While the family remains undivided the position is different. The property is held jointly and of necessity the amount required for a widow's maintenance has to be paid out of the estate regarded as a whole, but in no circumstances can she claim an allowance greater than the income of her husband's share in the estate.
6. It seems to us that these observations would apply to the present case. When a member of an undivided family dies leaving him surviving his widow and his sons and brothers, her right to maintenance is against the entire joint family composed of the sons and brothers of the husband. It may be that if she waits until a partition takes place she may have a lesser right, that is, instead of a right over the entire family, a right over those persons who take her husband's share. But if before a partition is effected, she gets her right declared, defined and reduced to a certainty by a decree of Court, her rights cannot be taken' away by any subsequent partition effected among the members of the family. In Jayanti Subbiah v. Alamelu Mangamma : (1902)12MLJ270 . Bhashyam Aiyangar, J., made the following observations which are referred to by the Full Bench with approval:
When an undivided Hindu family consists of two or more males related as father and sons or otherwise, and one of them dies leaving a widow, she has a right of maintenance against the surviving coparcener or coparceners, quoad the share or interest of her deceased husband in the joint family property which has come by survivorship into the hands of the surviving coparcener, or coparceners, and though such right does not in itself form a charge upon her husband's share or interest in the joint family property, yet, when it becomes necessary to enforce or preserve such right effectually, it could be made a specific charge on a reasonable portion of the joint family property, such portion of course not exceeding her husband's share or interest therein.
7. These observations are in strict consonance with the theory of Hindu Law that when a member of an undivided family dies, his share survives to all the members of the family and every member has got an interest therein subject to the principle that so long as there is a son, a grandson and a great grandson of the deceased coparcener the share of the deceased coparcener would be taken by the son or grandson or great grandson on a partition on the principle of representation and in their absence only would the shares of the other members be augmented. As observed by West, J., in Lakshman Ramchandra Joshi v. Satyabhamabai (1877) I.L.R. 2 Bom. 494
The rule is a consequence of the doctrine that the right of each coparcener extending to the whole estate, it is fully owned as to every part notwithstanding the death of one of the joint tenants.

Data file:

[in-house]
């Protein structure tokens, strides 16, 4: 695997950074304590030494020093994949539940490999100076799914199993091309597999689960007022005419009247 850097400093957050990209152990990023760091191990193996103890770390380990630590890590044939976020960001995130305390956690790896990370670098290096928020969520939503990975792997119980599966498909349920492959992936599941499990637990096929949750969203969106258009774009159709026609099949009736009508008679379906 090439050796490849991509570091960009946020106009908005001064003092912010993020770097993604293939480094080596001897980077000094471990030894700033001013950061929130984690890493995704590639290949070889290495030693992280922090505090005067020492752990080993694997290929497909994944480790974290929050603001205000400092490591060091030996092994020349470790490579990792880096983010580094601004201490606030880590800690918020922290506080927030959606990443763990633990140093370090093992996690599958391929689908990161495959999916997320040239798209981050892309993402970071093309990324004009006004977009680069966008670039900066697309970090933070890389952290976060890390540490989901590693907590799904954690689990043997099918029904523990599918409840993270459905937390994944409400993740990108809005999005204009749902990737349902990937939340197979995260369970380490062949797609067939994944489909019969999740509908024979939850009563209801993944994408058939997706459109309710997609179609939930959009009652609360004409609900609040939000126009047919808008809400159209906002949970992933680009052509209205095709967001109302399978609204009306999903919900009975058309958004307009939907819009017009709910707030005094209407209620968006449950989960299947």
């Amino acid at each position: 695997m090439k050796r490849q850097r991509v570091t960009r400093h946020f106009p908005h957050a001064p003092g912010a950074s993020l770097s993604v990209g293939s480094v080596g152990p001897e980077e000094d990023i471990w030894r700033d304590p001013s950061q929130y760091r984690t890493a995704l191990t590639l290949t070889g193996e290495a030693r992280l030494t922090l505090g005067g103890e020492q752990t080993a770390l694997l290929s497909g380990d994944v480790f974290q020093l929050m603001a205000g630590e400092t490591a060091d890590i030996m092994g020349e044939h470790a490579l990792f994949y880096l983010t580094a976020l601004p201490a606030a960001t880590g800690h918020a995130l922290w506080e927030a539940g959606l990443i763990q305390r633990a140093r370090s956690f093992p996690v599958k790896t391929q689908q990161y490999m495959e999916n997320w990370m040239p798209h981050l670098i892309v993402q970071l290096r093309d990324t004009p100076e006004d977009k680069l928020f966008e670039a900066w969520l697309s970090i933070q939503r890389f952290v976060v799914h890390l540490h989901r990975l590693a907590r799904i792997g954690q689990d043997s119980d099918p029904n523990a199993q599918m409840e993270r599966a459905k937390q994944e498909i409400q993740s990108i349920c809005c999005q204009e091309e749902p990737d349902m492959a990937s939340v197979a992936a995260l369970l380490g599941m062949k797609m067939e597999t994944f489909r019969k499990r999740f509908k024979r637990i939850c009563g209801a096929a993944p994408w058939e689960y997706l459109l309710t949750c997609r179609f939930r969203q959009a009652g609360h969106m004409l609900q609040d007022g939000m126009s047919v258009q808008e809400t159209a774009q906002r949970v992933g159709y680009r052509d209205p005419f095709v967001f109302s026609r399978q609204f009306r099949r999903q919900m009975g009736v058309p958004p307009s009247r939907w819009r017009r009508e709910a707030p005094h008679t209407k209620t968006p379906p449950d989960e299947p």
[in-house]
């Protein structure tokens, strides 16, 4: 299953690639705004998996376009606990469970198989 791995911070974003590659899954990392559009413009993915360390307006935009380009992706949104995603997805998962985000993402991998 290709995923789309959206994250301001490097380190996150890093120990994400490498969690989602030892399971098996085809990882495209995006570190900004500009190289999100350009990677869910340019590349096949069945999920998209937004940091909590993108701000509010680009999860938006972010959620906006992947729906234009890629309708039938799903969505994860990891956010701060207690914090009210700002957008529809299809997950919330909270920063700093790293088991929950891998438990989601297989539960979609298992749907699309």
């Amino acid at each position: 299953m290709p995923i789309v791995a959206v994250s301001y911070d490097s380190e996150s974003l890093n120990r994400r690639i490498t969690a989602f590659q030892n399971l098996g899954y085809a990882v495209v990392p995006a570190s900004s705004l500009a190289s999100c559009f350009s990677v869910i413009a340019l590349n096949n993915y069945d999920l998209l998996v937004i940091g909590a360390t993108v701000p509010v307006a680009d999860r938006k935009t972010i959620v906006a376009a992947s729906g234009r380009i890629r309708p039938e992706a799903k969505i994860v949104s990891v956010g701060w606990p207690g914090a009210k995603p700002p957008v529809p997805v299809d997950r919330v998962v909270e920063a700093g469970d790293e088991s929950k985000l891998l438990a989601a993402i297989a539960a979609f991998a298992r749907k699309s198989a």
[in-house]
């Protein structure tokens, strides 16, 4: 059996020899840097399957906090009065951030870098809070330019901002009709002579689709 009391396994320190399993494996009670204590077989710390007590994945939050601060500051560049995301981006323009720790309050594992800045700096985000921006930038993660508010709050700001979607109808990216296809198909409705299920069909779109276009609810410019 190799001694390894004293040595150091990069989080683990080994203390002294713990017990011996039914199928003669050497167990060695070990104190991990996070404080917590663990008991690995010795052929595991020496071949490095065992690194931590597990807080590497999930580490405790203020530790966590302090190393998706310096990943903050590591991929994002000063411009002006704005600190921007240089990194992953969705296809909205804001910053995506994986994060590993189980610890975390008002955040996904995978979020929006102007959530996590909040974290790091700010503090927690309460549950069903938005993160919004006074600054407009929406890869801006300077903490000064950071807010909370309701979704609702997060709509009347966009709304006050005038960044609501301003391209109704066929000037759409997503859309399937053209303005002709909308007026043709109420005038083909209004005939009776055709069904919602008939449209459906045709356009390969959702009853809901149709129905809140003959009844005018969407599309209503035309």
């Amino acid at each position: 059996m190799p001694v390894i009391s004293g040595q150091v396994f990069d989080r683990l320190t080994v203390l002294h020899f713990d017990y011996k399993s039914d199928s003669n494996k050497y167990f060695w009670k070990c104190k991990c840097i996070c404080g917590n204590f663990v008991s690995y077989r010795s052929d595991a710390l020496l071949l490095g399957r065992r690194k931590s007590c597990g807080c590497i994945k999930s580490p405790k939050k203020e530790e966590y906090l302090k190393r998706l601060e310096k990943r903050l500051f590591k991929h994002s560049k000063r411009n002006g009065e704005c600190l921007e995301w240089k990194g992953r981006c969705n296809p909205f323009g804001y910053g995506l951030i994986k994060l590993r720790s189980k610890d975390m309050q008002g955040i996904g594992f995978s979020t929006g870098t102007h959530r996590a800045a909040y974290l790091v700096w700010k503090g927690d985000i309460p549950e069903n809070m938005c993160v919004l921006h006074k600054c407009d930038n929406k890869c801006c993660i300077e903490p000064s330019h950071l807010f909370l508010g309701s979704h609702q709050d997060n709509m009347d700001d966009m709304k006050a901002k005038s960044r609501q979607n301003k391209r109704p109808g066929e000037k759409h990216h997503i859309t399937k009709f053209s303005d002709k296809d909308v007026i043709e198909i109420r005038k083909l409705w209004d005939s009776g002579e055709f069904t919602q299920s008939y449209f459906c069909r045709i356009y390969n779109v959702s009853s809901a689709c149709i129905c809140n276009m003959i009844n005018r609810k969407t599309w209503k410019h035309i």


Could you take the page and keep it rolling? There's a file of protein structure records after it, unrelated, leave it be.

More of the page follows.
8. In fixing the quantum of maintenance the measure has always been taken to be the husband's share but as observed in Karuppa Koundan v. Chinna Nallammal : AIR1927Mad1189 and also by Varadachariar, J., in Ramarayudu v. Sitalakshmamma (1937) 46 L.W. 550, the charge created in her favour need not be limits, to the husband's share but in certain circumstances may exceed the husband's share. When therefore the widow has secured her right fixing her claim against the whole joint family and getting a Charge on a reasonable portion of the property the right or charge cannot be taken away from her by any subsequent partition between the members of the family. The cases relied on by Mr. Narasimhachar where the maintenance has been reduced or increased according as the circumstances of the family do not affect the question in issue at all, nor can the Full Bench decision be taken as an authority for the position that a right secured by a widow against the entire joint family by a decree of Court is taken away by a subsequent partition between the members of the family. At the partition it is open to members to stipulate that the widow's maintenance may be paid by any one of the members as in this case by the second defendant and that in default of payment the other members may have a right to contribution or indemnity against the person who under the partition was made liable to pay. But that is an arrangement inter se between the members with which the widow has no concern. Where a widow has secured a charge on certain properties that charge is not defeated by any subsequent transfer of the said properties by the members of the family and she is entitled to enforce the charge in the hands of the transferee. In our opinion partition would be a subsequent transfer and her charge is liable to be enforced in respect of the properties charged in whose so ever's hands the properties may be. We are therefore of the opinion that the plaintiff is not entitled to the declaration sought. In view of this it is unnecessary to go into the question whether a suit is competent or not. But there is a question of fact raised by the plaintiff, namely, that the widow was a consenting party to the partition by which the plaintiff's liability came to an end and therefore by reason of the adjustment thus arrived at between all parties his liability under the decree became satisfied. This would strictly be a question under Section 47, Civil Procedure Code and cannot be gone into in an independent suit. Mr. Narasimhachar now requests that the plaint may be converted into a petition under Section 47, Civil Procedure Code. We allow the plaint to be treated as a proceeding under Section 47, in so far as the relief based on adjustment of the decree is concerned and direct the plaintiff to strike out paragraph 5 of the plaint and all other allegations in the plaint in so far as they have a bearing on the question raised in paragraph 5 which has been decided against him by this judgment. We therefore direct the District Judge of Bellary to go into the question whether the first defendant was a consenting party to the partition and agreed to take her maintenance only from the second defendant and agreed to treat the liability of the plaintiff as satisfied under the decree. It is open to the defendants to file a counter-affidavit raising such objections as they may be advised in regard to the premises. Subject to the directions given above, the appeal fails and is dismissed with costs, one set.